Second, setting clear boundaries around what you need to do versus what you need your staff to do helps you differentiate between helping with work and taking the work.  You get to do more mentoring and coaching while empowering your team to do what you hired them to do when boundaries are distinct!  

Third, what do you contribute?  Dig into your value by asking close friends and associates (who will be honest with you) about what “your fizz” is (as Cathy likes to say!) 

 

“Believe in people” 

Expect the best of people, be invested in them and their growth, and empower them to do what they do best.  Growth mindset tells us that expecting the best in people will help them rise to your expectations.  This is harder said than done AND can be achieved in small measures by setting clear boundaries (as above) and believing people are doing the best they can.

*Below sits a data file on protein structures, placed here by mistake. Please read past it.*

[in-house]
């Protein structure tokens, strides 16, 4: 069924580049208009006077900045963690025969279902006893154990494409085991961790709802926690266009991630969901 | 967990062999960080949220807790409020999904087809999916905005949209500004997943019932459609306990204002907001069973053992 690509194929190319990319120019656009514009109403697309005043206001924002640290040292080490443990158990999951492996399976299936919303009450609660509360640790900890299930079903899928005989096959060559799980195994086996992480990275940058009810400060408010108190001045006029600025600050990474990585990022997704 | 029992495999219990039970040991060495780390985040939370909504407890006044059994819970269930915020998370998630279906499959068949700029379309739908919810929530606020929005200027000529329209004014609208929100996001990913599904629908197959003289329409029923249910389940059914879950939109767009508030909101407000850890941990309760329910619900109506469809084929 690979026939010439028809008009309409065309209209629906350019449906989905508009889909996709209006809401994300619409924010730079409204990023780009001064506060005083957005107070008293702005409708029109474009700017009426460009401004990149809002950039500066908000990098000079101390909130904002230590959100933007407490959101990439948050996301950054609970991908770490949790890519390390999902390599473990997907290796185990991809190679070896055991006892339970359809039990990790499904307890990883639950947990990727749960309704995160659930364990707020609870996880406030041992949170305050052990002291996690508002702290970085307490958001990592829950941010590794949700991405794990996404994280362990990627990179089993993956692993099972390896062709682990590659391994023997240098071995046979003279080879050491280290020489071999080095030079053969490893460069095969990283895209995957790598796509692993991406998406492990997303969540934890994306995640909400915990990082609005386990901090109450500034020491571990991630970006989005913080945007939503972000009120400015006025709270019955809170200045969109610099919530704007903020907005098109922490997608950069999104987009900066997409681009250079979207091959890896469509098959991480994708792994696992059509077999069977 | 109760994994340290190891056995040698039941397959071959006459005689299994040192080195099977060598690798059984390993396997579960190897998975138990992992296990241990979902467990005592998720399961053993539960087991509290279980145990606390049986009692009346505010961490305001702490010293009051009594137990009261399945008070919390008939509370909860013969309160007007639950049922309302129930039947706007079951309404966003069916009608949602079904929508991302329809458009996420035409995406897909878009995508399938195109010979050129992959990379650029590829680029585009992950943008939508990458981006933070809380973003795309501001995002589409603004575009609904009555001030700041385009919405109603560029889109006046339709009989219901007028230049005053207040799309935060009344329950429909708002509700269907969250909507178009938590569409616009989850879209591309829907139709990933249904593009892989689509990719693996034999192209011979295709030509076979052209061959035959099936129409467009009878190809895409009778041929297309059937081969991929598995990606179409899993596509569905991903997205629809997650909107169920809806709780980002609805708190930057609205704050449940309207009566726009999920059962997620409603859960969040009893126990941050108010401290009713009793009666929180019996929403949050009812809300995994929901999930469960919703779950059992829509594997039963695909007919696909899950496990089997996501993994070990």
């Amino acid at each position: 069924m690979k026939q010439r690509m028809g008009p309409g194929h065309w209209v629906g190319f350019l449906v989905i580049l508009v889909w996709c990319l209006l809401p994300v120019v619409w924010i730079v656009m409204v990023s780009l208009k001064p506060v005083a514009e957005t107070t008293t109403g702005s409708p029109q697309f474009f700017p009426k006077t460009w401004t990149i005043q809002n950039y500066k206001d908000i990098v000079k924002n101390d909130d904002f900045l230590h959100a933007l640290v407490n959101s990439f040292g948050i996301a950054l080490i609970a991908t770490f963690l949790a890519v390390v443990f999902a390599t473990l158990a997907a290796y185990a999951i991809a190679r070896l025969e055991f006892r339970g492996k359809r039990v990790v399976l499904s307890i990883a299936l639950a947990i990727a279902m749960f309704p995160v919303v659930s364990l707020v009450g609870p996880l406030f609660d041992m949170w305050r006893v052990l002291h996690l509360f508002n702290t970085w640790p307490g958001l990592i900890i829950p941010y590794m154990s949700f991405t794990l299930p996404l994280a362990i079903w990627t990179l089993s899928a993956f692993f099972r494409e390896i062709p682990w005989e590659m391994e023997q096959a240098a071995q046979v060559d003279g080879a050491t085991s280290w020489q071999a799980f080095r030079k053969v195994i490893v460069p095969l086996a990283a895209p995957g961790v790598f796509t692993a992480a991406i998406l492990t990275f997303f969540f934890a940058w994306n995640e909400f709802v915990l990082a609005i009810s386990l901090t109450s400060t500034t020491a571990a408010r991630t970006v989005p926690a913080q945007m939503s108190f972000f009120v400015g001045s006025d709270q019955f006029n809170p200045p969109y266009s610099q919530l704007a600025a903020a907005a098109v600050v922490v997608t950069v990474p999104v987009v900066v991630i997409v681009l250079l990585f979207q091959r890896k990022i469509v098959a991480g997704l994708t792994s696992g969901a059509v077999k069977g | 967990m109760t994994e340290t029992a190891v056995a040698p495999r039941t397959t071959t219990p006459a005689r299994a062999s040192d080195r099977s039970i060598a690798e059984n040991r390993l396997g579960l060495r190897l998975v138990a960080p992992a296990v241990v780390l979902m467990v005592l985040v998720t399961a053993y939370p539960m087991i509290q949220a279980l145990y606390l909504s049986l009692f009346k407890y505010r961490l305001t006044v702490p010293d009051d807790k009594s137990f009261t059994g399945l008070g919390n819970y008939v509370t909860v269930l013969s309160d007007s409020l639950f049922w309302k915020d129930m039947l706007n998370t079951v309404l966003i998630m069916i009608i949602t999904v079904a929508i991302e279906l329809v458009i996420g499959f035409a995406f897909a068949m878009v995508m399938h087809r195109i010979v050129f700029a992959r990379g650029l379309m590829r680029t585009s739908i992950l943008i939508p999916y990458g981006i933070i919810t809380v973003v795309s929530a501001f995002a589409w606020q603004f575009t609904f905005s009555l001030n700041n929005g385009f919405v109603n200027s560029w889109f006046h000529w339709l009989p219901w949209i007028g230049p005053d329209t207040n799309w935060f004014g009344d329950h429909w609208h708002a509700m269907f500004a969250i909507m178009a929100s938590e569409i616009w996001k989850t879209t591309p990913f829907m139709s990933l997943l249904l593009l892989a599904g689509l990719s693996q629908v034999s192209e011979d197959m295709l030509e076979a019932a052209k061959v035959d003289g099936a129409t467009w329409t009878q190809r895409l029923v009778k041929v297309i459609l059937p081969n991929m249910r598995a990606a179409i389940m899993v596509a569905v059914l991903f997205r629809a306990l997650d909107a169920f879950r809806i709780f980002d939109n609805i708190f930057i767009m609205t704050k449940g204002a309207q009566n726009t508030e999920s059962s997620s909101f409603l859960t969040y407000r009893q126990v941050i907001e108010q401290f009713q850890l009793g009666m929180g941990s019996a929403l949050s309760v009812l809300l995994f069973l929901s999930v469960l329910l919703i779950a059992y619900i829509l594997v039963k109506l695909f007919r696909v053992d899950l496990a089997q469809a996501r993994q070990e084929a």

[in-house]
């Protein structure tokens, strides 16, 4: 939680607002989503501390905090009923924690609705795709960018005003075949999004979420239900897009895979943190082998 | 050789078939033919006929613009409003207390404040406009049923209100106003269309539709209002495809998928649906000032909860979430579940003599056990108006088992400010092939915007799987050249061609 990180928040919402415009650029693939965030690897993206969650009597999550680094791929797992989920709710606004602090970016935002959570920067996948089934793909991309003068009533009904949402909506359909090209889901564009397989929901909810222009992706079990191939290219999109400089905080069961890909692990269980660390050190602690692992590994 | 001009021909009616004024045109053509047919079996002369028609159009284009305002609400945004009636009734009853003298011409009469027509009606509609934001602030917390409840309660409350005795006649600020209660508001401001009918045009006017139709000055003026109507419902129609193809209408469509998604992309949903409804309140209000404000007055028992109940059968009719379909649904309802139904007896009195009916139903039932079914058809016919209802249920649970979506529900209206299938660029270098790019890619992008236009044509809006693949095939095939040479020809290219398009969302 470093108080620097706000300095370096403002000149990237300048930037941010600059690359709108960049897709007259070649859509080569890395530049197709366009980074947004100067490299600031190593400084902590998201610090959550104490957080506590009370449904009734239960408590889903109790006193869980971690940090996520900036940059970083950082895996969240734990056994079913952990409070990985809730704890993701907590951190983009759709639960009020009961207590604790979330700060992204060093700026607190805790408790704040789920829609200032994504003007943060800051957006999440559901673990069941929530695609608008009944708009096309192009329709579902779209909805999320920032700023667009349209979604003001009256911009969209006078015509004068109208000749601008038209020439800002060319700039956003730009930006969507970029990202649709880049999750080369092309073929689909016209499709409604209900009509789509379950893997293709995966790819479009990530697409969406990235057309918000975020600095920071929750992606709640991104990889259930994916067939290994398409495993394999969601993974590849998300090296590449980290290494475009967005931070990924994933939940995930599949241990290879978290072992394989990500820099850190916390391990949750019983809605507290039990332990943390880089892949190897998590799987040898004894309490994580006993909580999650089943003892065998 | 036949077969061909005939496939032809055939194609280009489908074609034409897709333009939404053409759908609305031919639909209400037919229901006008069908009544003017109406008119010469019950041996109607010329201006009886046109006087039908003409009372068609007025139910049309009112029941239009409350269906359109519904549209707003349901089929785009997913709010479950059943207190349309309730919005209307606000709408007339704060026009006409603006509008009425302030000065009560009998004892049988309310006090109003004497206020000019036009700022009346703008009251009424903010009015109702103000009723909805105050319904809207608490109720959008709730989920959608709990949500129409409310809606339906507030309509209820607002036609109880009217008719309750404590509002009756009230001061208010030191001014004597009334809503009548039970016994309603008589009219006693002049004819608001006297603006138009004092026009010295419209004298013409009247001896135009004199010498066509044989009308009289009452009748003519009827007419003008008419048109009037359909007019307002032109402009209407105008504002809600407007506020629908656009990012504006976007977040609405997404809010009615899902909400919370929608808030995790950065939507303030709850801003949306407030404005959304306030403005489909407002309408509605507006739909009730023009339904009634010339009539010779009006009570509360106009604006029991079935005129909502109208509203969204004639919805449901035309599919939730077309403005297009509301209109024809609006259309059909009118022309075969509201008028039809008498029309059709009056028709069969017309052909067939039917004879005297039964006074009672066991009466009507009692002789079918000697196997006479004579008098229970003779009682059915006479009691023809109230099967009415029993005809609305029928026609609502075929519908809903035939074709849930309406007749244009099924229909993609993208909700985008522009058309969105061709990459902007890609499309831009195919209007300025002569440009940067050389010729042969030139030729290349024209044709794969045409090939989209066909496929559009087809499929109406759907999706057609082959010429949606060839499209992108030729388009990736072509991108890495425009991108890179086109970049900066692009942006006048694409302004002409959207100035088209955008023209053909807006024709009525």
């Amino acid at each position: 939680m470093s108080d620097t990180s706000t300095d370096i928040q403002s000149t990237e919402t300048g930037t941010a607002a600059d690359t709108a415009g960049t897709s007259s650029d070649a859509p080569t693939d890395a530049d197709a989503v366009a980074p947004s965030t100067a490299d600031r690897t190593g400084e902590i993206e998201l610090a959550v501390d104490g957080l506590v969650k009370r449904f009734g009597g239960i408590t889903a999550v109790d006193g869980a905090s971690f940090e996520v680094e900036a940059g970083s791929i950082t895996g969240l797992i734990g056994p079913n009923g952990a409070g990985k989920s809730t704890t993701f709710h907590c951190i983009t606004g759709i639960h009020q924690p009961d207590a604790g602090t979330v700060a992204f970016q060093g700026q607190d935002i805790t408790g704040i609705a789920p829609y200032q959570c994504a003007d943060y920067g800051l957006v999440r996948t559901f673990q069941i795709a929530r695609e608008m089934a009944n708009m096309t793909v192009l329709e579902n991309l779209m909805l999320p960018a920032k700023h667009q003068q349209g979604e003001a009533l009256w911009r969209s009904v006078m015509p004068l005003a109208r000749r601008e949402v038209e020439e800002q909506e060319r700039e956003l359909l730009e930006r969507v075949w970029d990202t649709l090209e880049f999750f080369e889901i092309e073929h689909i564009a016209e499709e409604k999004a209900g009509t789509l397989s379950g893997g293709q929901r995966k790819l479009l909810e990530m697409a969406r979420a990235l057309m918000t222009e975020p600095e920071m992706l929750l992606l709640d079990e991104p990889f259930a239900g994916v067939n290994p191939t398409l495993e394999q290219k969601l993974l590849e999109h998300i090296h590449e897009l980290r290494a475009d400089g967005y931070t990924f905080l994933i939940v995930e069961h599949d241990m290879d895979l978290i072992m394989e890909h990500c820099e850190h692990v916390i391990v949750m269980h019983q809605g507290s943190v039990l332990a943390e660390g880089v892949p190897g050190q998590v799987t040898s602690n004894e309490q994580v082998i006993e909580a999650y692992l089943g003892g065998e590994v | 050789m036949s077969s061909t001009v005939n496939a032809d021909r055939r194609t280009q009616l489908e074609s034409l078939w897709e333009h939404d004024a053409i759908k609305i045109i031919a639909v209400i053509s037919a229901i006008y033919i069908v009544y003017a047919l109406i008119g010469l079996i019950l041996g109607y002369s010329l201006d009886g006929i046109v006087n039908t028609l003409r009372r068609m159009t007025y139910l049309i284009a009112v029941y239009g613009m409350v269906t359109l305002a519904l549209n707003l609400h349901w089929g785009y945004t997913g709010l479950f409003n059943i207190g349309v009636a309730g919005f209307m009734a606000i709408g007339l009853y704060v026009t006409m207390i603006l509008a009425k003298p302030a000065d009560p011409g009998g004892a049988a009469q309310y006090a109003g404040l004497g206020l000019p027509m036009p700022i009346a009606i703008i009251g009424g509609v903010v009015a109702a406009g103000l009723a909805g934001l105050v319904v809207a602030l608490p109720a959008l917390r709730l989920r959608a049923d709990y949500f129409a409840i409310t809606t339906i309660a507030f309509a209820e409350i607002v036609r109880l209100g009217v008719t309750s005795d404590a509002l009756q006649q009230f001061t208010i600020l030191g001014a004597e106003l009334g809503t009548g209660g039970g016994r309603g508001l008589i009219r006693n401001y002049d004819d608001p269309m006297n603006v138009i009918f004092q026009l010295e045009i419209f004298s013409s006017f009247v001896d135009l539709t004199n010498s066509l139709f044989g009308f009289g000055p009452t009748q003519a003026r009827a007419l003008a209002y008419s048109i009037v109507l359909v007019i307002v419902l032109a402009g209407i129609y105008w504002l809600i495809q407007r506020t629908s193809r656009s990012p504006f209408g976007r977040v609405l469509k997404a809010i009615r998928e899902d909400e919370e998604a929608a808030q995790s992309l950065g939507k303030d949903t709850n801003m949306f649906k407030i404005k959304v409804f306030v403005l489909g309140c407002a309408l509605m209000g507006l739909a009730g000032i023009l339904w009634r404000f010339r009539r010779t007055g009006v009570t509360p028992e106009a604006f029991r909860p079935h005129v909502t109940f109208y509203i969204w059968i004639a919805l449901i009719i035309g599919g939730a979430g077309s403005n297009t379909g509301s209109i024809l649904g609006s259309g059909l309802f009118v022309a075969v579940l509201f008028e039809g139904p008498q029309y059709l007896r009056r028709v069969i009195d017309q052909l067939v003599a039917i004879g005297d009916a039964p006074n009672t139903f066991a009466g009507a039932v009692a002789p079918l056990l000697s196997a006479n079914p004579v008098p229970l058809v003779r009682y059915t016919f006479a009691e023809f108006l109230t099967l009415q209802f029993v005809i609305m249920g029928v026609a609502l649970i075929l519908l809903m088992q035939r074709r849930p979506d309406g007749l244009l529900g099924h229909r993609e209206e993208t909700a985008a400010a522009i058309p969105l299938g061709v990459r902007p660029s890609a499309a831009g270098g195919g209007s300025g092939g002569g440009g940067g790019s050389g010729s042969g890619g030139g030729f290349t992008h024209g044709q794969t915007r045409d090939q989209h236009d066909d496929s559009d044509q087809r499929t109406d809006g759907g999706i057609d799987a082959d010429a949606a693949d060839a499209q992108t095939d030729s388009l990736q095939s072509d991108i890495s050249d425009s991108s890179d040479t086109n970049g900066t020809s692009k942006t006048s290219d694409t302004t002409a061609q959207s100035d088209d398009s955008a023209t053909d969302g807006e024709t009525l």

Spend time getting to know your people and what their biggest challenges are. Empower them to act on their own solutions, and observe their action.  This helps show them that you have confidence in what they can do!  And when that difficult situation happens and you need to ask someone to trust you, they will have a basis to do so. 

 

“Model courage” 

The third quality, modeling courage, means building truth-speaking practices with your team to have deeper, more trusting relationships, especially when paired with the clear boundaries you set.  This includes needing to be honest when things aren’t working.  It takes a big dose of courage to go in front of your team and ask, “What am I doing wrong and how do I fix things?”  Hopefully, honest suggestions will come out of your discussion and dispel some anxiety.  Assuming you follow up (which you must), more trust and better relationships will follow.  

 

There you have it.  Be self-aware, believe in your people, and model courage to build a strong foundation with your employees for when the tough stuff happens!  What values do you utilize in the way you lead?  And, are there different strategies you use with your staff? Please share with us in a comment below!

 

 

 

 

 

–Amber
Amber Peterson is a partner at Perme & Peterson Associates, LLC.

Amber Peterson

Contact Perme & Peterson Associates

Phone: 952.831.4131